Thousands of objects were uncovered: refuse, flotsam and jetsam, thrown from mooring boats or pieces of cargo lost during transshipment.
    © Rémi Bénali, Inrap
  • View of a rubbish dump level of the 4th century AD, from the ancient port of Antibes (Alpes-Maritimes, Provence), 2012.These objects, which sunk in the waters of the Saint-Roch cove, illustrate the intensity of sea trade in the Western Mediterranean.
    View of a rubbish dump level of the 4th century AD, from the ancient port of Antibes (Alpes-Maritimes, Provence), 2012.
    These objects, which sunk in the waters of the Saint-Roch cove, illustrate the intensity of sea trade in the Western Mediterranean.
    © Rémi Bénali, Inrap
  • Rubbish dump level with, in the foreground, an amphora, ancient port of Antibes (Alpes-Maritimes, Provence), 2012.Thousands of objects coming from the Mediterranean perimeter have already been unearthed by now. The prosperity of the Greek and then Roman city of Antibes rested ^partly of the transformation of marine resources and their commercialization.
    Rubbish dump level with, in the foreground, an amphora, ancient port of Antibes (Alpes-Maritimes, Provence), 2012.
    Thousands of objects coming from the Mediterranean perimeter have already been unearthed by now. The prosperity of the Greek and then Roman city of Antibes rested ^partly of the transformation of marine resources and their commercialization.
    © Rémi Bénali, Inrap
  • Detailed view of an amphora emerging from a rubbish dump level, ancient port of Antibes (Alpes-Maritimes, Provence), 2012.
    Detailed view of an amphora emerging from a rubbish dump level, ancient port of Antibes (Alpes-Maritimes, Provence), 2012.
    © Rémi Bénali, Inrap
  • Metal mesh for the washing of finds uncovered during the excavation of the ancient port of Antibes (Alpes-Maritimes, Provence), 2012.
    Metal mesh for the washing of finds uncovered during the excavation of the ancient port of Antibes (Alpes-Maritimes, Provence), 2012.
    © Rémi Bénali, Inrap
  • Cleaning of an oil lamp, ancient port of Antibes (Alpes-Maritimes, Provence), 2012.
    Cleaning of an oil lamp, ancient port of Antibes (Alpes-Maritimes, Provence), 2012.
    © Rémi Bénali, Inrap
  • Two amphoriskoi (on the left) and fragments of Terra sigillata found in rubbish dump levels of the ancient port of Antibes (Alpes-Maritimes, Provence), 2012. Abnormal quantities of archaeological small finds and material were unearthed during this excavation.
    Two amphoriskoi (on the left) and fragments of Terra sigillata found in rubbish dump levels of the ancient port of Antibes (Alpes-Maritimes, Provence), 2012. Abnormal quantities of archaeological small finds and material were unearthed during this excavation.
    © Rémi Bénali, Inrap
  • Washing pottery, ancient port of Antibes (Alpes-Maritimes, Provence), 2012.
    Washing pottery, ancient port of Antibes (Alpes-Maritimes, Provence), 2012.
    © Rémi Bénali, Inrap
  • Three amphoriskoi (small sized vessels in the shape of amphoras, containing perfumes or ointments), from the ancient port of Antibes (Alpes-Maritime, Provence), 2012.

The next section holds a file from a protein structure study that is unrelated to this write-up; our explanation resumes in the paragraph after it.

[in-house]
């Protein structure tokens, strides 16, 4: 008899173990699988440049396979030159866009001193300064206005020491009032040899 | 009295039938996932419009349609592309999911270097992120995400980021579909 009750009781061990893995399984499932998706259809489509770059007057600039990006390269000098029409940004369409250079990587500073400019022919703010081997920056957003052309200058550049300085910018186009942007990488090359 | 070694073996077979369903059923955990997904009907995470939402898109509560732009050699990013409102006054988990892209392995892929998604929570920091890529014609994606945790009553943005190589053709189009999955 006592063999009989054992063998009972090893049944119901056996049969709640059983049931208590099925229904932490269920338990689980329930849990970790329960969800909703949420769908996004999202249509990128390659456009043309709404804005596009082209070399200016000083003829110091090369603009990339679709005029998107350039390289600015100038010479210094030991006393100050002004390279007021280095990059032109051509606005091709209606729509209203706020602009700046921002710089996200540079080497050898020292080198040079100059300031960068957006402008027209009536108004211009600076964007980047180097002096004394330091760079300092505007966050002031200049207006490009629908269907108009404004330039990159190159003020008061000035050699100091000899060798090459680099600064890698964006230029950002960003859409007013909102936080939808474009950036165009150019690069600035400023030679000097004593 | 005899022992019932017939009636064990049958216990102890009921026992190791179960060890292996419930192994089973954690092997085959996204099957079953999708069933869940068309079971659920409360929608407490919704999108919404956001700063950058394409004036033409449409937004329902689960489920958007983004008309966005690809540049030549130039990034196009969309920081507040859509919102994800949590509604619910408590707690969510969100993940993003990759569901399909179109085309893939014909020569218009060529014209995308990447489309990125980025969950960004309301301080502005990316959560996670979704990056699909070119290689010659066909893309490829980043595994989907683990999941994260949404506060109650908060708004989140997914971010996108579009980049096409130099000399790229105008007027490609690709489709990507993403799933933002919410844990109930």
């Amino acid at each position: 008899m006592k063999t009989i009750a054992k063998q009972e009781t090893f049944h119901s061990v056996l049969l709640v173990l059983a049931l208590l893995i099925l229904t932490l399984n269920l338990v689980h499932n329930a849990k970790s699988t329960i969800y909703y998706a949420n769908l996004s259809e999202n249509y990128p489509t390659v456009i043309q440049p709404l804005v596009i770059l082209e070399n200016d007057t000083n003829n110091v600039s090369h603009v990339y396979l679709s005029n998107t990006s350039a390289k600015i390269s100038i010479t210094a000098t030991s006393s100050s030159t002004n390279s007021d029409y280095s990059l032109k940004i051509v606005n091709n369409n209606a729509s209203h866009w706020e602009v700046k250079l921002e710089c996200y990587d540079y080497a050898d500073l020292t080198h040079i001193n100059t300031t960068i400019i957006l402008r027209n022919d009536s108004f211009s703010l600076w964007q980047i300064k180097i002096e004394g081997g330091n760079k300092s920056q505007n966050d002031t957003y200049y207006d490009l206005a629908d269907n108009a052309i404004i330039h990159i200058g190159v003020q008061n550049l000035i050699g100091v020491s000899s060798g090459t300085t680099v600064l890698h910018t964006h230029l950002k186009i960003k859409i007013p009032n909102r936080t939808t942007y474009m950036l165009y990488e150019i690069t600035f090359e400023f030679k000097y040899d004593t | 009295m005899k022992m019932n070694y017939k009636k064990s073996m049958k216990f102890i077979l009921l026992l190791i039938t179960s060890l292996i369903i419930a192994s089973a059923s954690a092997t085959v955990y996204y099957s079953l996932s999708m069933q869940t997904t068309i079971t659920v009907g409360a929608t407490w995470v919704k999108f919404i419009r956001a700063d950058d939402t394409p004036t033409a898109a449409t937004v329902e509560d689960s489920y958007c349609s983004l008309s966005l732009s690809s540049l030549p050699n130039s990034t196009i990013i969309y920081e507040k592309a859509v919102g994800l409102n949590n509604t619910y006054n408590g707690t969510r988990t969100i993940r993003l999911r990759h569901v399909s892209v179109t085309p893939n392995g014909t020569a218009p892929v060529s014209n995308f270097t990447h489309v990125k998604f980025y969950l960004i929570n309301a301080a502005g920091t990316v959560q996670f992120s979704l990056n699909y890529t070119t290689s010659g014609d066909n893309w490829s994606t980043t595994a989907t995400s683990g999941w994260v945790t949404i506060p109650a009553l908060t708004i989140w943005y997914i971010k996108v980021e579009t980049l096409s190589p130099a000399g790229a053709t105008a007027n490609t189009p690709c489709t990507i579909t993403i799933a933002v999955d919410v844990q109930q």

Three amphoriskoi (small sized vessels in the shape of amphoras, containing perfumes or ointments), from the ancient port of Antibes (Alpes-Maritime, Provence), 2012.
    © Rémi Bénali, Inrap
  • First exploratory sounding on the Roman shipwreck in the ancient  port of Antibes (Alpes-Maritimes, Provence), 2012.
    First exploratory sounding on the Roman shipwreck in the ancient  port of Antibes (Alpes-Maritimes, Provence), 2012.
    © Rémi Bénali, Inrap
  • Discussion around the first exploratory sounding of the Roman shipwreck, ancient port of Antibes (Alpes-Maritimes, Provence), 2012.One can notice in the foreground metal rods linking the ship's ribs to the keel.
    Discussion around the first exploratory sounding of the Roman shipwreck, ancient port of Antibes (Alpes-Maritimes, Provence), 2012.
    One can notice in the foreground metal rods linking the ship's ribs to the keel.
    © Rémi Bénali, Inrap
  • Drawing with a 3D scanner of the Roman shipwreck made by the Sintégra company, in the ancient port of ANtibes (Alpes-Maritimes, Provence), 2012.Preserved over a length of more than 15 m, the boat was found lying on its flank in a shallow location, less than 1.60 m under the ancient sea level.
    Drawing with a 3D scanner of the Roman shipwreck made by the Sintégra company, in the ancient port of ANtibes (Alpes-Maritimes, Provence), 2012.
    Preserved over a length of more than 15 m, the boat was found lying on its flank in a shallow location, less than 1.60 m under the ancient sea level.
    © Rémi Bénali, Inrap
  • The Roman wrecked ship completely uncovered, in the ancient port of Antibes (Alpes-Maritimes, Provence). This was a trade sailing ship of average size (length: between 20 and 22 m, width between 6 and 7 m, height of the hold: 3 m). It dates from the days of the empire. No trace of a cargo was detected: the ship could have been abandoned or was deliberately sunk to be used as the foundation of a pier.
    The Roman wrecked ship completely uncovered, in the ancient port of Antibes (Alpes-Maritimes, Provence). This was a trade sailing ship of average size (length: between 20 and 22 m, width between 6 and 7 m, height of the hold: 3 m). It dates from the days of the empire. No trace of a cargo was detected: the ship could have been abandoned or was deliberately sunk to be used as the foundation of a pier.
    © Rémi Bénali, Inrap
  • Cleaning the Roman wrecked ship uncovered in 2012 in  the ancient port of Antibes (Alpes-Maritimes, Provence).The wood used in the ship's construction is of average quality: the hull is in places reinforced by small plates of lead fastened by small nails.
    Cleaning the Roman wrecked ship uncovered in 2012 in  the ancient port of Antibes (Alpes-Maritimes, Provence).
    The wood used in the ship's construction is of average quality: the hull is in places reinforced by small plates of lead fastened by small nails.
    © Rémi Bénali, Inrap
  • Night lighting for photogammetry, Roman shipwreck excavated in the ancient port of Antibes (Alpes-Maritimes, Provence), 2012.
    Night lighting for photogammetry, Roman shipwreck excavated in the ancient port of Antibes (Alpes-Maritimes, Provence), 2012.
    © Rémi Bénali, Inrap
  • Night time watering of the ship, ancient port of Antibes (Alpes-Maritimes, Provence), 2012.Archaeological waterlogged wooden beams must be sprinkled regularly with water to be preserved. They are then to be treated at the laboratory, where water will be gradually replaced by consolidating resin.
    Night time watering of the ship, ancient port of Antibes (Alpes-Maritimes, Provence), 2012.
    Archaeological waterlogged wooden beams must be sprinkled regularly with water to be preserved. They are then to be treated at the laboratory, where water will be gradually replaced by consolidating resin.
    © Rémi Bénali, Inrap